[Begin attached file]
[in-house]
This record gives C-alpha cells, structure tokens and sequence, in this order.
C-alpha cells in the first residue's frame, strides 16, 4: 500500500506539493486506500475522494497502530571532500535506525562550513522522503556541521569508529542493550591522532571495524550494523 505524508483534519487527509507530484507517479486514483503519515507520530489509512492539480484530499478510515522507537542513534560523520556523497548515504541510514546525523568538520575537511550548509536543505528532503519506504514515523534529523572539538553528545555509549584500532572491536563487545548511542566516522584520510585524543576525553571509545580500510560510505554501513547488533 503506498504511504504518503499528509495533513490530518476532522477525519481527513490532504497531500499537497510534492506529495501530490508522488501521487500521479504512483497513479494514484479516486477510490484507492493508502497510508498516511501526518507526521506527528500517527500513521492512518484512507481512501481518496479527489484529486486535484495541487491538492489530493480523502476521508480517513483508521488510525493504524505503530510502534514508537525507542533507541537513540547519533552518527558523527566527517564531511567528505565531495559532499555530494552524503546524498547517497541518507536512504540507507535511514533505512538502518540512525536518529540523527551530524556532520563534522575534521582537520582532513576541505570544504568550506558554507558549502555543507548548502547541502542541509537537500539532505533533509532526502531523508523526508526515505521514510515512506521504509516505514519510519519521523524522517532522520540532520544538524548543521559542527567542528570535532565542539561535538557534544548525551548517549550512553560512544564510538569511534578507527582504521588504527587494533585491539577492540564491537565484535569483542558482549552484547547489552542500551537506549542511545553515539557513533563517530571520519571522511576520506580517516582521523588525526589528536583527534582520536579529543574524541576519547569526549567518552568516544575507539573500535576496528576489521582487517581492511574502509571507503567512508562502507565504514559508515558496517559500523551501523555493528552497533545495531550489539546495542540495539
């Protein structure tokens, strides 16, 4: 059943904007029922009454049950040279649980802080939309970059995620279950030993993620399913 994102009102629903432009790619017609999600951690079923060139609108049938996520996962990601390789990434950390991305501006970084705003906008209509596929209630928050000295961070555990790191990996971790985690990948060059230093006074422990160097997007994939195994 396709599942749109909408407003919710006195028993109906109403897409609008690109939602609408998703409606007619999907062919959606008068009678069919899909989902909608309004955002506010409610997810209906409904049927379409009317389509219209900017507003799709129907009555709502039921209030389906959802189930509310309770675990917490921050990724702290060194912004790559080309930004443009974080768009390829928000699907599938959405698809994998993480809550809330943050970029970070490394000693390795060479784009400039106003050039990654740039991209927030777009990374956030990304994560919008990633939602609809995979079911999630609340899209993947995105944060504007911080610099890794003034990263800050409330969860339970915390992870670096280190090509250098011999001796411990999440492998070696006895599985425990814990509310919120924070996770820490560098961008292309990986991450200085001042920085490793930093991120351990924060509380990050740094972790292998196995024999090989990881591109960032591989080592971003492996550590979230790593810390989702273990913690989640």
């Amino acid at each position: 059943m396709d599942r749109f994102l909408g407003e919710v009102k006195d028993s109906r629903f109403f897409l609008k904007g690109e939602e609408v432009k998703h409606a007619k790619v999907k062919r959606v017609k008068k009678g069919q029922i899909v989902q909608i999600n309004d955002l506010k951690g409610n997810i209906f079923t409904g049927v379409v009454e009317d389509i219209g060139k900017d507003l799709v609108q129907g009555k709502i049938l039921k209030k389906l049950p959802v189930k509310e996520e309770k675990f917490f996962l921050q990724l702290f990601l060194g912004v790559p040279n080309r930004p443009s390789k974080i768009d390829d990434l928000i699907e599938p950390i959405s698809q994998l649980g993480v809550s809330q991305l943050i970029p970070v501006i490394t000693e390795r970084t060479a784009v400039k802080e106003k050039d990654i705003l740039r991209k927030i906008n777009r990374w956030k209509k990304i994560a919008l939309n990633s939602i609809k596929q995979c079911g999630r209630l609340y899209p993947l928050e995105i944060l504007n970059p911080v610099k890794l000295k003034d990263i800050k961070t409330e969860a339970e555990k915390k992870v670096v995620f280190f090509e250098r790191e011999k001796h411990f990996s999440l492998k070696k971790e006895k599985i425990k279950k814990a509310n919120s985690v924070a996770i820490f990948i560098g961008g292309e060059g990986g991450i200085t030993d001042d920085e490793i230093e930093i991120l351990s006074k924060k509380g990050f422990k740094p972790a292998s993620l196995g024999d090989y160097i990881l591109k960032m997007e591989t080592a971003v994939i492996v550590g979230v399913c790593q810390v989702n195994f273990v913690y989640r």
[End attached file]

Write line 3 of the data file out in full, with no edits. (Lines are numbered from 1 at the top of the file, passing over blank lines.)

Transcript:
C-alpha cells in the first residue's frame, strides 16, 4: 500500500506539493486506500475522494497502530571532500535506525562550513522522503556541521569508529542493550591522532571495524550494523 505524508483534519487527509507530484507517479486514483503519515507520530489509512492539480484530499478510515522507537542513534560523520556523497548515504541510514546525523568538520575537511550548509536543505528532503519506504514515523534529523572539538553528545555509549584500532572491536563487545548511542566516522584520510585524543576525553571509545580500510560510505554501513547488533 503506498504511504504518503499528509495533513490530518476532522477525519481527513490532504497531500499537497510534492506529495501530490508522488501521487500521479504512483497513479494514484479516486477510490484507492493508502497510508498516511501526518507526521506527528500517527500513521492512518484512507481512501481518496479527489484529486486535484495541487491538492489530493480523502476521508480517513483508521488510525493504524505503530510502534514508537525507542533507541537513540547519533552518527558523527566527517564531511567528505565531495559532499555530494552524503546524498547517497541518507536512504540507507535511514533505512538502518540512525536518529540523527551530524556532520563534522575534521582537520582532513576541505570544504568550506558554507558549502555543507548548502547541502542541509537537500539532505533533509532526502531523508523526508526515505521514510515512506521504509516505514519510519519521523524522517532522520540532520544538524548543521559542527567542528570535532565542539561535538557534544548525551548517549550512553560512544564510538569511534578507527582504521588504527587494533585491539577492540564491537565484535569483542558482549552484547547489552542500551537506549542511545553515539557513533563517530571520519571522511576520506580517516582521523588525526589528536583527534582520536579529543574524541576519547569526549567518552568516544575507539573500535576496528576489521582487517581492511574502509571507503567512508562502507565504514559508515558496517559500523551501523555493528552497533545495531550489539546495542540495539